ALTHOUGH the former President of Cote d’Ivoire, Laurent Gbagbo, has been freed by the International Criminal Court (ICC), after being acquitted of crimes against humanity, he continues to be shackled by the Court.
He is to stay in Belgium, one of the conditions of his release.
This was agreed by the Belgian government after the Appeals Chamber unanimously released Gbagbo and one of his former ministers, Charles Blé Goudé, on February 1.
It was not known which country would take Blé Goudé.
The Judges ruled that both men should “surrender all identity documents, particularly their passports, to the Registry”.
They were also to ‘report weekly to the law enforcement authorities of the receiving state or the Registry.’
Another condition was for Gbagbo and Blé Goudé ‘not to make public statements, directly or through any other person, about the case or be in contact with the public or speak to the press concerning the case.’
The Judges added: ‘Should Mr Gbagbo or Mr Blé Goudé not comply with the above conditions, the Appeals Chamber will revisit the matter.’
The Office of the Prosecutor (OTP) said that it had been ‘amenable’ to the release of the two men ‘with a set of conditions attached.’
The OTP said ‘these conditions would be to ensure’ that Gbagbo and Blé Goudé ‘would be available before the Court should the trial proceedings against them continue.’
The conditions have been placed on the two men by the ICC because the OTP said it was going to appeal against the January 15 decision to acquit Gbagbo and Blé Goudé of crimes against humanity allegedly committed by the two men in Cote d’Ivoire between 2010 and 2011 during the country’s civil war.
‘At this point, the Prosecution team is still waiting for the Judges of Trial Chamber I to provide their written decision detailing the legal reasons for their decision to acquit,’ Prosecutor Fatou Bensouda said in a statement.
‘Only after we have had the opportunity to carefully examine and analyse their reasoning will my Office make a decision on whether to appeal.’
Legal experts believe that the OTP is just trying to save face after yet another poor performance.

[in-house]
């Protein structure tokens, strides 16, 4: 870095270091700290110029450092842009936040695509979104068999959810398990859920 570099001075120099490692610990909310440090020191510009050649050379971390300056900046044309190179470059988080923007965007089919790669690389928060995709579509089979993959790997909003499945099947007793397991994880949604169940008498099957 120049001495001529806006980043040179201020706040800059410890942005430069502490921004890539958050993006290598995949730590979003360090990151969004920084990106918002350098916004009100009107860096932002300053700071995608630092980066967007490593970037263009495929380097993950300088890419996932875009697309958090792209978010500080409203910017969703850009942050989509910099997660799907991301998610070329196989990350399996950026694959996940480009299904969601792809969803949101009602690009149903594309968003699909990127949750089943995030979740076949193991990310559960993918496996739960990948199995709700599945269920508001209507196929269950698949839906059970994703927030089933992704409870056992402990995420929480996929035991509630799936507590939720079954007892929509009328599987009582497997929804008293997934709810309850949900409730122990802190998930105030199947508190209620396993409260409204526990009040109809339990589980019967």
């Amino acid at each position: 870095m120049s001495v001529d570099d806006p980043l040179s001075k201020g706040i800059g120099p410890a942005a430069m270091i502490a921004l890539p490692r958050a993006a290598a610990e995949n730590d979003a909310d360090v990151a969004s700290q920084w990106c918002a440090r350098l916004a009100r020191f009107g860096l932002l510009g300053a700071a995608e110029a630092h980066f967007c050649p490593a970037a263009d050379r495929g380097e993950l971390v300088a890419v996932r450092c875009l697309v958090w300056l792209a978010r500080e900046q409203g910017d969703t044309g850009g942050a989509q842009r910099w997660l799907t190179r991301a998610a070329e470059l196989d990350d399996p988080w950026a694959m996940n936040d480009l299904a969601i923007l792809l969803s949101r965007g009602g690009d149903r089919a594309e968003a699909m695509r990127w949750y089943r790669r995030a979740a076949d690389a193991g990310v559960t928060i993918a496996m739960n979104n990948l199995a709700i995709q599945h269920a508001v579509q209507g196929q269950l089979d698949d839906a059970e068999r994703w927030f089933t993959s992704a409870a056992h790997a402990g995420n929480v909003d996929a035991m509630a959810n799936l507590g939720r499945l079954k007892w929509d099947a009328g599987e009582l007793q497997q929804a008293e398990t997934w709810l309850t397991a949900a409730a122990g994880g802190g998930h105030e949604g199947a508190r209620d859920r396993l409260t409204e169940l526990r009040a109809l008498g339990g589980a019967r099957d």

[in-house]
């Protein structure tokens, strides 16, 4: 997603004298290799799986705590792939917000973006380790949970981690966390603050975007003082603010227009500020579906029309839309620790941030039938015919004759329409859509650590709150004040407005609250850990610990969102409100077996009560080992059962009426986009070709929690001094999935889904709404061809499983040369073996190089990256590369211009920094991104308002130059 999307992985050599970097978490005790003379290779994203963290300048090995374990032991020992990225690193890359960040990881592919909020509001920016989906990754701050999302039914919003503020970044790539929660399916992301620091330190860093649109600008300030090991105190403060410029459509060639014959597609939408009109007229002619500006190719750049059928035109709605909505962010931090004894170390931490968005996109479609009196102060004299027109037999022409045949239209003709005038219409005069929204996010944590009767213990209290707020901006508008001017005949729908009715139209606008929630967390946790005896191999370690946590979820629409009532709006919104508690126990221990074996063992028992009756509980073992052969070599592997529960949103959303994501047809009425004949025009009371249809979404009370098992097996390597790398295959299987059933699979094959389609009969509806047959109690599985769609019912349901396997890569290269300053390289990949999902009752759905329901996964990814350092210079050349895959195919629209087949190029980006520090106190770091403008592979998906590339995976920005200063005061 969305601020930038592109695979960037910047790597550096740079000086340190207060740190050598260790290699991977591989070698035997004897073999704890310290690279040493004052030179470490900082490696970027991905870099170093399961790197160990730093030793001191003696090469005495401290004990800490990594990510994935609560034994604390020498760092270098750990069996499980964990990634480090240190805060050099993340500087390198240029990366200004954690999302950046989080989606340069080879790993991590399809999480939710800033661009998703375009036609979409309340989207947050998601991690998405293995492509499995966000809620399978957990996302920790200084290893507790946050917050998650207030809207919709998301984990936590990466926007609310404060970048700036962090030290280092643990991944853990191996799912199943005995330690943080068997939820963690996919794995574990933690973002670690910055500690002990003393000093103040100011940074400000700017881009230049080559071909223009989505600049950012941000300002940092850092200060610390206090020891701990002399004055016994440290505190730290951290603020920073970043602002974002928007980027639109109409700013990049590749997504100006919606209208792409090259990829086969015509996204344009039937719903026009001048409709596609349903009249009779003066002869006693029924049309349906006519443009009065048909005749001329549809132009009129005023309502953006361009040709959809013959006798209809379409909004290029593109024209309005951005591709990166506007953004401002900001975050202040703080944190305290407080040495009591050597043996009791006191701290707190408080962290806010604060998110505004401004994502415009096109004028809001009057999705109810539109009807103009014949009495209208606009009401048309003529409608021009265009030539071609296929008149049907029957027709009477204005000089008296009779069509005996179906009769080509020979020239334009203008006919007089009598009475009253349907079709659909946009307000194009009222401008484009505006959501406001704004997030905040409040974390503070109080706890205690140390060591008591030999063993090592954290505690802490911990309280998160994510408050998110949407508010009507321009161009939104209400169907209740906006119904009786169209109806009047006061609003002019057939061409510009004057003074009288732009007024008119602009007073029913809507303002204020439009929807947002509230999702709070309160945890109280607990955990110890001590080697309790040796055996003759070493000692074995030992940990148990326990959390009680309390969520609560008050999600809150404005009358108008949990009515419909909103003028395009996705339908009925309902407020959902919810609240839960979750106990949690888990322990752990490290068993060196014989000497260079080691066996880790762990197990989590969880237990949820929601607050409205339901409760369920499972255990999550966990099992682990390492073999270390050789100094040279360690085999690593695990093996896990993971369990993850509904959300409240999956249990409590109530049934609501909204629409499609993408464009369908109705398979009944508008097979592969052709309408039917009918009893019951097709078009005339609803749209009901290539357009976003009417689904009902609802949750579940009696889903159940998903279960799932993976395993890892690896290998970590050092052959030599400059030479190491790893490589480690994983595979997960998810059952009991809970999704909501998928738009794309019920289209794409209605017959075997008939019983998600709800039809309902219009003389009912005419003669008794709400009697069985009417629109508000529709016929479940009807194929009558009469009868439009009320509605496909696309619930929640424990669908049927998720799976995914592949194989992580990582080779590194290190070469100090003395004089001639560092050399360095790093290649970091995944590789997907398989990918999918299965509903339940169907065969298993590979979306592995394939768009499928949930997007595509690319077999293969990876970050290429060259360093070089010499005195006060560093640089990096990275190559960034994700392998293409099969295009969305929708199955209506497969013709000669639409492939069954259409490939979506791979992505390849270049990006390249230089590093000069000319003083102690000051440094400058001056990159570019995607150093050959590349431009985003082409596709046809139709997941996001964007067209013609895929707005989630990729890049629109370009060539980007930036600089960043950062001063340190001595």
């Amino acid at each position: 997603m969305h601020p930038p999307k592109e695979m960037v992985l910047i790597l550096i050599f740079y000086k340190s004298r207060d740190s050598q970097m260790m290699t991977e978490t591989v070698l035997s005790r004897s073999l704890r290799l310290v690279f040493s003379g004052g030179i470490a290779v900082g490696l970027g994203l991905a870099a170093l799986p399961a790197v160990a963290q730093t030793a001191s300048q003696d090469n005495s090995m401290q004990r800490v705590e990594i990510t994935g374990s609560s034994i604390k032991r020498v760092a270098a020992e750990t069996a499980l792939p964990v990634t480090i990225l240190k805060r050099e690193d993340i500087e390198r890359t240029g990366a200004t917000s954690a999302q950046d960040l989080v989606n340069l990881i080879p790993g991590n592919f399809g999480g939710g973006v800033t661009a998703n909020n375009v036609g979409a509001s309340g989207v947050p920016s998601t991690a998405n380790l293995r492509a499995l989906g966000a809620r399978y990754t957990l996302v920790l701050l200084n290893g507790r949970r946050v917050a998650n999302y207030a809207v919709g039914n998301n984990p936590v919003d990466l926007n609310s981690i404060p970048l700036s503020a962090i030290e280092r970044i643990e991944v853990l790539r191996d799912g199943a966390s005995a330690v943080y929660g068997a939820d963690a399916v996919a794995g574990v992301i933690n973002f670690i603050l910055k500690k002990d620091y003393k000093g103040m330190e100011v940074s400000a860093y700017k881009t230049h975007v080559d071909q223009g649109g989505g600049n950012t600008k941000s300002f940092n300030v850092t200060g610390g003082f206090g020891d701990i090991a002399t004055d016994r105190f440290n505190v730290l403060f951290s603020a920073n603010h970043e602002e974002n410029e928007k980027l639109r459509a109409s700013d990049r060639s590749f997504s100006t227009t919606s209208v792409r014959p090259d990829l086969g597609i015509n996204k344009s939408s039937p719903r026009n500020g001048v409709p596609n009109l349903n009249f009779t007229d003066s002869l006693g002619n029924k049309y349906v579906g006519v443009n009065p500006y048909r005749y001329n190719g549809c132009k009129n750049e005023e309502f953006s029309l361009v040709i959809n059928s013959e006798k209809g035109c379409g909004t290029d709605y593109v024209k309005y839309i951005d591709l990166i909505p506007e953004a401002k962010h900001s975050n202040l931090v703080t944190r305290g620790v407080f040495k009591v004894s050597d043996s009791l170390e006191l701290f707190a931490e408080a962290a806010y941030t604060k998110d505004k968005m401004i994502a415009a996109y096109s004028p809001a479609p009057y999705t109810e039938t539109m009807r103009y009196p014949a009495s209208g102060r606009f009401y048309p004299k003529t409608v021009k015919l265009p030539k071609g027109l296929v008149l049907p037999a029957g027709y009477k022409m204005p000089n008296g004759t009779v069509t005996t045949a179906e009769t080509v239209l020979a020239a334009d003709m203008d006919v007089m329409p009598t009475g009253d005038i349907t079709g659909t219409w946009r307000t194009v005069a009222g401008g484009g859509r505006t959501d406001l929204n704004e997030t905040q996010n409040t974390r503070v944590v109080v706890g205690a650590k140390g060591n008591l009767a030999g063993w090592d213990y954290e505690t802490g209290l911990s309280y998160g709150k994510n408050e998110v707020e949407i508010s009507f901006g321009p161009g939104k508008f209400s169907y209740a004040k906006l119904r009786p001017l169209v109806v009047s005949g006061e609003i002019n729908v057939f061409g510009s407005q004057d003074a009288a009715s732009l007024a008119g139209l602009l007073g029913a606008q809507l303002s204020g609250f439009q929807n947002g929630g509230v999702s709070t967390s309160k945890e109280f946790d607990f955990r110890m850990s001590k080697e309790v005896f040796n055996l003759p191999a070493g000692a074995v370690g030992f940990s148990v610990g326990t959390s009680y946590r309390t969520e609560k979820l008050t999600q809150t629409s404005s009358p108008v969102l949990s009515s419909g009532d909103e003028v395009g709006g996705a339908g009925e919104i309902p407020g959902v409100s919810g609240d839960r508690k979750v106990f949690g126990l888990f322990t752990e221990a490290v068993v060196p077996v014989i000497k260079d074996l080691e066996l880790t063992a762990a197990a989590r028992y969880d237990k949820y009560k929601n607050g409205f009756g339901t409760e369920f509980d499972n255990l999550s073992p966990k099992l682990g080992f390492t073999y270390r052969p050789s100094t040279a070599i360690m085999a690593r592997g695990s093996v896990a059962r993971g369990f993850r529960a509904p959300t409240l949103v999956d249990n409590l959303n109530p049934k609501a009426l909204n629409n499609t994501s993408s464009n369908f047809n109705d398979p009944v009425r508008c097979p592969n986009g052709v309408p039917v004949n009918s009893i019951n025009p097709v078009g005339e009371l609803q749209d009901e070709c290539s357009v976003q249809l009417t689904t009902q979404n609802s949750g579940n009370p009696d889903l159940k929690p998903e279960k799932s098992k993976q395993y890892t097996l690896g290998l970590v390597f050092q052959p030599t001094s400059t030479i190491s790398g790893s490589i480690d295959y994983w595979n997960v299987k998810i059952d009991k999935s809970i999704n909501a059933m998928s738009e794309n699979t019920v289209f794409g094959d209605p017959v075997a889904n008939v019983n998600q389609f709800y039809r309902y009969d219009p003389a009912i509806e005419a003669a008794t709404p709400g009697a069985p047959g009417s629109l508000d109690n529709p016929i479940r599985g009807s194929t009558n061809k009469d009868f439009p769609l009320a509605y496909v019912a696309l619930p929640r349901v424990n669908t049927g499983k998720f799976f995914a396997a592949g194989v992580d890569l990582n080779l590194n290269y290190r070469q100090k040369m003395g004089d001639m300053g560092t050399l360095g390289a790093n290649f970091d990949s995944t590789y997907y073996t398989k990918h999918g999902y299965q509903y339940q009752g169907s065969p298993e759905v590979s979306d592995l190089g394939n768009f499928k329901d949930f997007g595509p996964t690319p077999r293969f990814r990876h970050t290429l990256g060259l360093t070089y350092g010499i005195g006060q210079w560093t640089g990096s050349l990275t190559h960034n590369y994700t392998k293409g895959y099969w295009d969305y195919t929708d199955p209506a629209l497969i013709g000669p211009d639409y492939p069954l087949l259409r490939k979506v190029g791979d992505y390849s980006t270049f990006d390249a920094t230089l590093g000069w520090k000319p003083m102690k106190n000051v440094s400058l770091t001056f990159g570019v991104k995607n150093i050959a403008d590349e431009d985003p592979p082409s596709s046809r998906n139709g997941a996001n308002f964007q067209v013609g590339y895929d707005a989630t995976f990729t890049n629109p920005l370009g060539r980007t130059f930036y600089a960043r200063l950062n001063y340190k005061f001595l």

ICC Judges themselves said the prosecution’s case was ‘exceptionally weak.’
The legal experts now wonder where the Prosecution is going to get new evidence from in order to be able to put up a credible case.
After their acquittal on January 15, lawyers for Gbagbo and Blé Goudé, expected their clients to be released.
But the two men were however kept in detention, which legal experts said was unprecedented.
The Appeals Chamber ordered that they be detained until the appeal by the OTP was heard on February 1.
Thijs Bouwknegt, a Dutch historian and former journalist, has, since 2006, attended and covered all ICC (pre-) trials in The Hague.
Writing for JUSTICEINFO.NET on January 31, he said of the Gbagbo and Blé Goudé case: ‘From the beginning, the Prosecution had built its crimes against humanity case on anonymous hearsay evidence from NGO reports and press articles.
‘Such pieces of evidence may serve as first drafts of history, sketch context and provide leads, but they cannot, wrote the pre-trial chamber in June 2013, ‘in any way be presented as the fruits of a full and proper investigation.’
‘In a somewhat unexpected move of judicial lenience, the same pre-trial chamber…gave the OTP five extra months to collect evidence that would withstand the lowest threshold of legal scrutiny required to confirm the charges.
‘But the writing on the wall was clear of what was going to happen if the Prosecutor could not deliver,’ Bouwknegt added.